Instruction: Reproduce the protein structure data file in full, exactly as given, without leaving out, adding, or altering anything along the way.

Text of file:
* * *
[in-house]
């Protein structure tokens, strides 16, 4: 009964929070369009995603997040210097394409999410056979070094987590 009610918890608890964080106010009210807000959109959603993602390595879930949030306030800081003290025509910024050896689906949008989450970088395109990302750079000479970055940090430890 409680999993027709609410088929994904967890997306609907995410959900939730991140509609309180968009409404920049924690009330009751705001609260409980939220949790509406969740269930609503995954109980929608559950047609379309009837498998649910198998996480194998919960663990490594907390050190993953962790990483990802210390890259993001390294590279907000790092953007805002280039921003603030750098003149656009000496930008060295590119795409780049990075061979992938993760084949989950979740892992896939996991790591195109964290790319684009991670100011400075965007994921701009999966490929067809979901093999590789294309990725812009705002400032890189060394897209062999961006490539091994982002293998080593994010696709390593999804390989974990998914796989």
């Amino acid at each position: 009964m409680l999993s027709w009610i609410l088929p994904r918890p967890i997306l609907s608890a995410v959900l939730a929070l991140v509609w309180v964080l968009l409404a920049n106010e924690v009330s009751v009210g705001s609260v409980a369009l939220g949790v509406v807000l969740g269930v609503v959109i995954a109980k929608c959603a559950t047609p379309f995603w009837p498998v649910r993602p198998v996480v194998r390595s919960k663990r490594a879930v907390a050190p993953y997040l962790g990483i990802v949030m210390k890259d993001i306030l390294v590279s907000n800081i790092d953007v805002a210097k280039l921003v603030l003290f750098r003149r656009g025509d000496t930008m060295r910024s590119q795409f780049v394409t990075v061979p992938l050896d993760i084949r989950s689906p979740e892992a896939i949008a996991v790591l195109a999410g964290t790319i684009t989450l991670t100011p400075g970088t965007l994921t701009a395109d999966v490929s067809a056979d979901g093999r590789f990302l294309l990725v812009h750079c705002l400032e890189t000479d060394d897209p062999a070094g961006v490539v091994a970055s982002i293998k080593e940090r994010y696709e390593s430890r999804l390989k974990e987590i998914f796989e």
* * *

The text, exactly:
[in-house]
């Protein structure tokens, strides 16, 4: 009964929070369009995603997040210097394409999410056979070094987590 009610918890608890964080106010009210807000959109959603993602390595879930949030306030800081003290025509910024050896689906949008989450970088395109990302750079000479970055940090430890 409680999993027709609410088929994904967890997306609907995410959900939730991140509609309180968009409404920049924690009330009751705001609260409980939220949790509406969740269930609503995954109980929608559950047609379309009837498998649910198998996480194998919960663990490594907390050190993953962790990483990802210390890259993001390294590279907000790092953007805002280039921003603030750098003149656009000496930008060295590119795409780049990075061979992938993760084949989950979740892992896939996991790591195109964290790319684009991670100011400075965007994921701009999966490929067809979901093999590789294309990725812009705002400032890189060394897209062999961006490539091994982002293998080593994010696709390593999804390989974990998914796989």
């Amino acid at each position: 009964m409680l999993s027709w009610i609410l088929p994904r918890p967890i997306l609907s608890a995410v959900l939730a929070l991140v509609w309180v964080l968009l409404a920049n106010e924690v009330s009751v009210g705001s609260v409980a369009l939220g949790v509406v807000l969740g269930v609503v959109i995954a109980k929608c959603a559950t047609p379309f995603w009837p498998v649910r993602p198998v996480v194998r390595s919960k663990r490594a879930v907390a050190p993953y997040l962790g990483i990802v949030m210390k890259d993001i306030l390294v590279s907000n800081i790092d953007v805002a210097k280039l921003v603030l003290f750098r003149r656009g025509d000496t930008m060295r910024s590119q795409f780049v394409t990075v061979p992938l050896d993760i084949r989950s689906p979740e892992a896939i949008a996991v790591l195109a999410g964290t790319i684009t989450l991670t100011p400075g970088t965007l994921t701009a395109d999966v490929s067809a056979d979901g093999r590789f990302l294309l990725v812009h750079c705002l400032e890189t000479d060394d897209p062999a070094g961006v490539v091994a970055s982002i293998k080593e940090r994010y696709e390593s430890r999804l390989k974990e987590i998914f796989e």